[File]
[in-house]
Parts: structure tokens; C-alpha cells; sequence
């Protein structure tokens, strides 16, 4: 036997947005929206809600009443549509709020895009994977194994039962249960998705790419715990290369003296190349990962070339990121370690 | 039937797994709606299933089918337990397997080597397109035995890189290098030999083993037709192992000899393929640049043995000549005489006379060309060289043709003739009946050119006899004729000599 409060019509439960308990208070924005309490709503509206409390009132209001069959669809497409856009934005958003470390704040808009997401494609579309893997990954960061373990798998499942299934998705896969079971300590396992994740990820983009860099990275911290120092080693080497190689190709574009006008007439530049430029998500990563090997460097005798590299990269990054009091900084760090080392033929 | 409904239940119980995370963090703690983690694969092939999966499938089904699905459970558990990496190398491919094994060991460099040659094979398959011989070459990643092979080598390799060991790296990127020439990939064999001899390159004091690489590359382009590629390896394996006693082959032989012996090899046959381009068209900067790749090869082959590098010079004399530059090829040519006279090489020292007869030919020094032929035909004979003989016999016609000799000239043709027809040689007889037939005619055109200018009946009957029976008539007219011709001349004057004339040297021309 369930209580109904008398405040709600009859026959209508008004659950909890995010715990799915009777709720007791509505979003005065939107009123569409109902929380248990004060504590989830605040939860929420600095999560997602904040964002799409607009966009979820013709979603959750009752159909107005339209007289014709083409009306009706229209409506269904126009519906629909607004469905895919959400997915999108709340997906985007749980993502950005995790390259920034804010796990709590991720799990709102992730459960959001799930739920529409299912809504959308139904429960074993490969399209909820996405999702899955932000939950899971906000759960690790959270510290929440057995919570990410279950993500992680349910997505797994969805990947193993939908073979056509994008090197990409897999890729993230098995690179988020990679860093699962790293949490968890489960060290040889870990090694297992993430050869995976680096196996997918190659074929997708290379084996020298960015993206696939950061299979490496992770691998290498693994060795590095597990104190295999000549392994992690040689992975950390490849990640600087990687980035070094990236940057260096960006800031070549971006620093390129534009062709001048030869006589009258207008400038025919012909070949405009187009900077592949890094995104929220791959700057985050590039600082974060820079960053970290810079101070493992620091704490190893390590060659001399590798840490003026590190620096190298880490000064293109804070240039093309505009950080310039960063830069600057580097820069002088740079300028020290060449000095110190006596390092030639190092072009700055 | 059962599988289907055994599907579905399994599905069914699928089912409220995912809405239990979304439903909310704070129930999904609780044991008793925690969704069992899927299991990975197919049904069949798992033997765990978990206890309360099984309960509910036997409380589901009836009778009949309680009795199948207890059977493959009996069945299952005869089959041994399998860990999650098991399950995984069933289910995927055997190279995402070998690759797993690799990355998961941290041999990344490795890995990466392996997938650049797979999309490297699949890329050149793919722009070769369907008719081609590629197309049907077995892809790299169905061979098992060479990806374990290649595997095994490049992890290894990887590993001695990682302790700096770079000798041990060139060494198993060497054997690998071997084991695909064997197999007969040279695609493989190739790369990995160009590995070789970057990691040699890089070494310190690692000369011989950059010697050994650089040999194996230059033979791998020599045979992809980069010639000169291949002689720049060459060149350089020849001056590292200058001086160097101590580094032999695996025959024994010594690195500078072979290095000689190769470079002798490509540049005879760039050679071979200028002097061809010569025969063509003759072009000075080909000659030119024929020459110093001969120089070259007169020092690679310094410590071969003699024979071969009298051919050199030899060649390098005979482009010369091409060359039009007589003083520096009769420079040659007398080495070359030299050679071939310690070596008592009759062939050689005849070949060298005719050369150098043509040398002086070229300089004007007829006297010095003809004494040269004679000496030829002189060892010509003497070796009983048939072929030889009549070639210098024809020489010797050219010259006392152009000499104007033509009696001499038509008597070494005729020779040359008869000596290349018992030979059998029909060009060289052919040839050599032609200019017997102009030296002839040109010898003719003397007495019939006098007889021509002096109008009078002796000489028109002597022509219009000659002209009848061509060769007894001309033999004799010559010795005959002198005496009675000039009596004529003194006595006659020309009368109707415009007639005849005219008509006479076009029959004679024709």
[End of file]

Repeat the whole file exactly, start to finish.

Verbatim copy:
[in-house]
Parts: structure tokens; C-alpha cells; sequence
């Protein structure tokens, strides 16, 4: 036997947005929206809600009443549509709020895009994977194994039962249960998705790419715990290369003296190349990962070339990121370690 | 039937797994709606299933089918337990397997080597397109035995890189290098030999083993037709192992000899393929640049043995000549005489006379060309060289043709003739009946050119006899004729000599 409060019509439960308990208070924005309490709503509206409390009132209001069959669809497409856009934005958003470390704040808009997401494609579309893997990954960061373990798998499942299934998705896969079971300590396992994740990820983009860099990275911290120092080693080497190689190709574009006008007439530049430029998500990563090997460097005798590299990269990054009091900084760090080392033929 | 409904239940119980995370963090703690983690694969092939999966499938089904699905459970558990990496190398491919094994060991460099040659094979398959011989070459990643092979080598390799060991790296990127020439990939064999001899390159004091690489590359382009590629390896394996006693082959032989012996090899046959381009068209900067790749090869082959590098010079004399530059090829040519006279090489020292007869030919020094032929035909004979003989016999016609000799000239043709027809040689007889037939005619055109200018009946009957029976008539007219011709001349004057004339040297021309 369930209580109904008398405040709600009859026959209508008004659950909890995010715990799915009777709720007791509505979003005065939107009123569409109902929380248990004060504590989830605040939860929420600095999560997602904040964002799409607009966009979820013709979603959750009752159909107005339209007289014709083409009306009706229209409506269904126009519906629909607004469905895919959400997915999108709340997906985007749980993502950005995790390259920034804010796990709590991720799990709102992730459960959001799930739920529409299912809504959308139904429960074993490969399209909820996405999702899955932000939950899971906000759960690790959270510290929440057995919570990410279950993500992680349910997505797994969805990947193993939908073979056509994008090197990409897999890729993230098995690179988020990679860093699962790293949490968890489960060290040889870990090694297992993430050869995976680096196996997918190659074929997708290379084996020298960015993206696939950061299979490496992770691998290498693994060795590095597990104190295999000549392994992690040689992975950390490849990640600087990687980035070094990236940057260096960006800031070549971006620093390129534009062709001048030869006589009258207008400038025919012909070949405009187009900077592949890094995104929220791959700057985050590039600082974060820079960053970290810079101070493992620091704490190893390590060659001399590798840490003026590190620096190298880490000064293109804070240039093309505009950080310039960063830069600057580097820069002088740079300028020290060449000095110190006596390092030639190092072009700055 | 059962599988289907055994599907579905399994599905069914699928089912409220995912809405239990979304439903909310704070129930999904609780044991008793925690969704069992899927299991990975197919049904069949798992033997765990978990206890309360099984309960509910036997409380589901009836009778009949309680009795199948207890059977493959009996069945299952005869089959041994399998860990999650098991399950995984069933289910995927055997190279995402070998690759797993690799990355998961941290041999990344490795890995990466392996997938650049797979999309490297699949890329050149793919722009070769369907008719081609590629197309049907077995892809790299169905061979098992060479990806374990290649595997095994490049992890290894990887590993001695990682302790700096770079000798041990060139060494198993060497054997690998071997084991695909064997197999007969040279695609493989190739790369990995160009590995070789970057990691040699890089070494310190690692000369011989950059010697050994650089040999194996230059033979791998020599045979992809980069010639000169291949002689720049060459060149350089020849001056590292200058001086160097101590580094032999695996025959024994010594690195500078072979290095000689190769470079002798490509540049005879760039050679071979200028002097061809010569025969063509003759072009000075080909000659030119024929020459110093001969120089070259007169020092690679310094410590071969003699024979071969009298051919050199030899060649390098005979482009010369091409060359039009007589003083520096009769420079040659007398080495070359030299050679071939310690070596008592009759062939050689005849070949060298005719050369150098043509040398002086070229300089004007007829006297010095003809004494040269004679000496030829002189060892010509003497070796009983048939072929030889009549070639210098024809020489010797050219010259006392152009000499104007033509009696001499038509008597070494005729020779040359008869000596290349018992030979059998029909060009060289052919040839050599032609200019017997102009030296002839040109010898003719003397007495019939006098007889021509002096109008009078002796000489028109002597022509219009000659002209009848061509060769007894001309033999004799010559010795005959002198005496009675000039009596004529003194006595006659020309009368109707415009007639005849005219008509006479076009029959004679024709």